Item 1176 - Small Business Development Corporations Business Revival Dinner Conference in Association with The Star and Sowetan Keynote Address by Dr Nelson Mandela President of the African National Congress

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ZA COM MR-S-1176


Small Business Development Corporations Business Revival Dinner Conference in Association with The Star and Sowetan Keynote Address by Dr Nelson Mandela President of the African National Congress


  • 1993-11-01 (Creation)

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Transcription of speech made by Mr Mandela

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(18 July 1918-5 December 2013)

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Migrated from the Nelson Mandela Speeches Database (Sep-2018).

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ANC Archives, Office of the ANC President, Nelson Mandela Papers, University of Fort Hare

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  • English

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Distinguished guests and friends, we feel privileged to have been asked to deliver the keynote address tonight. This business revival conference takes place at the most crucial time in the history of our Country, i.e. On the Eve of the Introduction of TEC and New Non Racial Non Sexist Democratic South Africa. We are just 156 days away from the first Non Racial elections.

There is no question about the coming into being of a new non racial democratic South Africa despite all the difficulties we are experiencing in our Country. Political victory is assured.

It is, however, equally true that the political transformation that we have struggled for, can never be complete unless and until it is accompanied by corresponding transformation and democratization of the economy. This transportation and democratization of the socio-economic landscape would guarantee human dignity and enshrine total freedom for all. It also has some serious implications for the business as we know it today.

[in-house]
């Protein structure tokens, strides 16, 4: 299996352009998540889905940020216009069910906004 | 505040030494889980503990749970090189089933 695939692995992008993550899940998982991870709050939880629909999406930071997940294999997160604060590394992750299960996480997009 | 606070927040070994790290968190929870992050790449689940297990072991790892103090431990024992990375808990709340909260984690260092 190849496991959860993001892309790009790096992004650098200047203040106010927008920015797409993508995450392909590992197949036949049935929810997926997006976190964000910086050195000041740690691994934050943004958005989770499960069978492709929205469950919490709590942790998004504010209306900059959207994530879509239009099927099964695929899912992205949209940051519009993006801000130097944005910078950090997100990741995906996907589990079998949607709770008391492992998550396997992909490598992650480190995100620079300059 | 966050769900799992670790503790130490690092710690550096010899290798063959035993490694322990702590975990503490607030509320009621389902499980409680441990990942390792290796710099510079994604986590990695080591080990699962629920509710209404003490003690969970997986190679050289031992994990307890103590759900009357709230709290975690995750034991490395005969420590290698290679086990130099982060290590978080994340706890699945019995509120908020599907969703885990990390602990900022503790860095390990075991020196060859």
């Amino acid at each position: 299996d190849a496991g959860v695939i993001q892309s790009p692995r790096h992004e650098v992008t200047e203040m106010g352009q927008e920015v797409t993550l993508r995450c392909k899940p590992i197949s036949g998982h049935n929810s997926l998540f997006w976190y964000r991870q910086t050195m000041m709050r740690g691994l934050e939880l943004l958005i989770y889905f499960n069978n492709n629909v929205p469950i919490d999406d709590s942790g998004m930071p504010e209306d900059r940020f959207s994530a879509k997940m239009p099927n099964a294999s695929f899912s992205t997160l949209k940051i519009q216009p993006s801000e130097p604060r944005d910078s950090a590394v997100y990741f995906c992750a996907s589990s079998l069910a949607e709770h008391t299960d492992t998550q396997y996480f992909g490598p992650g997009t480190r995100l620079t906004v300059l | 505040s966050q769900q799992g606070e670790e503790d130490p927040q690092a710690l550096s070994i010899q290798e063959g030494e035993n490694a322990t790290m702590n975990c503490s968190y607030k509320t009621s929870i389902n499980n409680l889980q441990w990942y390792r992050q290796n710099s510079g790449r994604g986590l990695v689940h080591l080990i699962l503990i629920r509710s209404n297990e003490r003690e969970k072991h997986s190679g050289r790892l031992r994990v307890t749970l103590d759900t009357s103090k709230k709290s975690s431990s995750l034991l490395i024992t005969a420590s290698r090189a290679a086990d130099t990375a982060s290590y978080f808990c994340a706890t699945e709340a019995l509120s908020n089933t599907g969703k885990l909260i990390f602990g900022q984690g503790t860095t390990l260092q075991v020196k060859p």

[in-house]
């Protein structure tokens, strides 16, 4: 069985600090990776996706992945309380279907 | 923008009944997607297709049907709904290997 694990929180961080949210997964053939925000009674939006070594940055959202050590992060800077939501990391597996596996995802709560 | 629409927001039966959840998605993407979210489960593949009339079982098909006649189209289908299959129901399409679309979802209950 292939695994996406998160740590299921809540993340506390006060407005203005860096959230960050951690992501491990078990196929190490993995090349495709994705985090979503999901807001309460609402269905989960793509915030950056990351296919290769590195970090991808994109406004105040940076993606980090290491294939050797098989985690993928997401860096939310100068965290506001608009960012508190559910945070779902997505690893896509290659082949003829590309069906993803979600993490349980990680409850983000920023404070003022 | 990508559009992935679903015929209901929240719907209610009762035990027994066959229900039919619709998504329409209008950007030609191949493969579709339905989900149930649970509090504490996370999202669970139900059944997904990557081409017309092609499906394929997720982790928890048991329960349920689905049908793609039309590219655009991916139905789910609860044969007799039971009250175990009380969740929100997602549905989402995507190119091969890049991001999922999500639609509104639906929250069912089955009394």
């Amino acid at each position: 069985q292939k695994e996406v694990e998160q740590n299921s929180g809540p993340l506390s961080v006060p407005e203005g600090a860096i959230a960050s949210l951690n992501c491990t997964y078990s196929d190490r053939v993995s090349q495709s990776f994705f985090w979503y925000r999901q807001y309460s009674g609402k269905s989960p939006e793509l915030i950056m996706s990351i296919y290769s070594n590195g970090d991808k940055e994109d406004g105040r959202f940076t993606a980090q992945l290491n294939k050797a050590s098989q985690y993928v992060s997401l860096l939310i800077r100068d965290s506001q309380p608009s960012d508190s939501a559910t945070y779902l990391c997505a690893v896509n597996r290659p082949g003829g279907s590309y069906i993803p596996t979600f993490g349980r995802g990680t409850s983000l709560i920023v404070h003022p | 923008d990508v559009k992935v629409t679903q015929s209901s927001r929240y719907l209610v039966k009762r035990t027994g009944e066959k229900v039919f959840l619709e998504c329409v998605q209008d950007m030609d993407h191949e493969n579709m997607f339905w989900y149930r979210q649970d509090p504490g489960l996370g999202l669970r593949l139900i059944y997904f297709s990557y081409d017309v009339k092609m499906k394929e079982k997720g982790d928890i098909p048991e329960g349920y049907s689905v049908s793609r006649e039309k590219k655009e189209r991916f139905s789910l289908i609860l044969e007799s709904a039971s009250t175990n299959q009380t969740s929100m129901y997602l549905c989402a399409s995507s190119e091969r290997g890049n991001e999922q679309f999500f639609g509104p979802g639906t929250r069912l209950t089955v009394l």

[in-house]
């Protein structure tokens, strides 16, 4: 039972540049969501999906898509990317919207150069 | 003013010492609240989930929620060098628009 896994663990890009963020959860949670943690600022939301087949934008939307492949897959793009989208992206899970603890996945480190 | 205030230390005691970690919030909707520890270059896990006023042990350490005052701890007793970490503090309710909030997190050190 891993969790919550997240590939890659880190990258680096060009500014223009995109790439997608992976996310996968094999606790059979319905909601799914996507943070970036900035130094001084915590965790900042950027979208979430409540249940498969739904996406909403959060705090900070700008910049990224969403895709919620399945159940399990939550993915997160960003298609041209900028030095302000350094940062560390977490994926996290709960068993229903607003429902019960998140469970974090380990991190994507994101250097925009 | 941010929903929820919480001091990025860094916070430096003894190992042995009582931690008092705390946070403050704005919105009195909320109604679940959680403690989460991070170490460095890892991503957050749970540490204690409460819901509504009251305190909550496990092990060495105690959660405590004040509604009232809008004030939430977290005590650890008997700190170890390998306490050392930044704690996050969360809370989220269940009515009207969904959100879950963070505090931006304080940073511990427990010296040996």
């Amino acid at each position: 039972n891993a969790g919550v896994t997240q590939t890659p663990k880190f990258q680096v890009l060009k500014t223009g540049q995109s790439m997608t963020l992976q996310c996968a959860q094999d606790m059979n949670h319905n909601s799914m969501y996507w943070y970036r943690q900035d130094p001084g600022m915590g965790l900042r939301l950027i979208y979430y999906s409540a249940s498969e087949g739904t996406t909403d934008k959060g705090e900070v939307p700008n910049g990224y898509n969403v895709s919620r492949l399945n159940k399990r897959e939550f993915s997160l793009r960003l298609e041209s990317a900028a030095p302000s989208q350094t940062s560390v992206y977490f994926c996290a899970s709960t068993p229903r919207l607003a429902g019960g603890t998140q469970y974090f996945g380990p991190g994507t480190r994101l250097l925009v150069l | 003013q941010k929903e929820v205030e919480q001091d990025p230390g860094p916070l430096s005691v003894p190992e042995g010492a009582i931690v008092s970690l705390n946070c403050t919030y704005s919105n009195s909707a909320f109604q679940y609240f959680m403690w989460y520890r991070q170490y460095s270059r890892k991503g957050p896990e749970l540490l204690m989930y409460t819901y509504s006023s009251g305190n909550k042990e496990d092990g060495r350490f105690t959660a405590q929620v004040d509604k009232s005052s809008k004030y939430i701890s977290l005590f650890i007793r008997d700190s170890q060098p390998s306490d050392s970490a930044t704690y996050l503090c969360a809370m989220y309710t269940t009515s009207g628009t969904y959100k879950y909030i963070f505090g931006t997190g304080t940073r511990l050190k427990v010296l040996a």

Business forms the cornerstone of our economic activity. What does transformation and democratization of the economy then mean to the business sector. In our humble view, it means redefinition and restructuring of business in South Africa to unleash its full potential. It means business, large, small and medium must strive to define itself in the national image, reflecting the needs, aspirations interests and vision of a New South African nation rather than a sectarian and/or sectariary one. Businesses must seek to transform themselves to reflect a broader and more representative view of national interest.

We need to stress that transformation and democratization of the economy also means that the work place can never remain the same given all the dramatic changes that are taking place in and around it. Political democracy is incompatible with absence of democracy in economic life. A citizen cannot be regarded as sufficiently mature for political democracy and simultaneously denied democratic rights in economic life Chairperson, this has serious implications for management as we know it today. Its philosophy, style and practices. It basically means a new way of life for business, to ensure business, revival, survival and most importantly its success.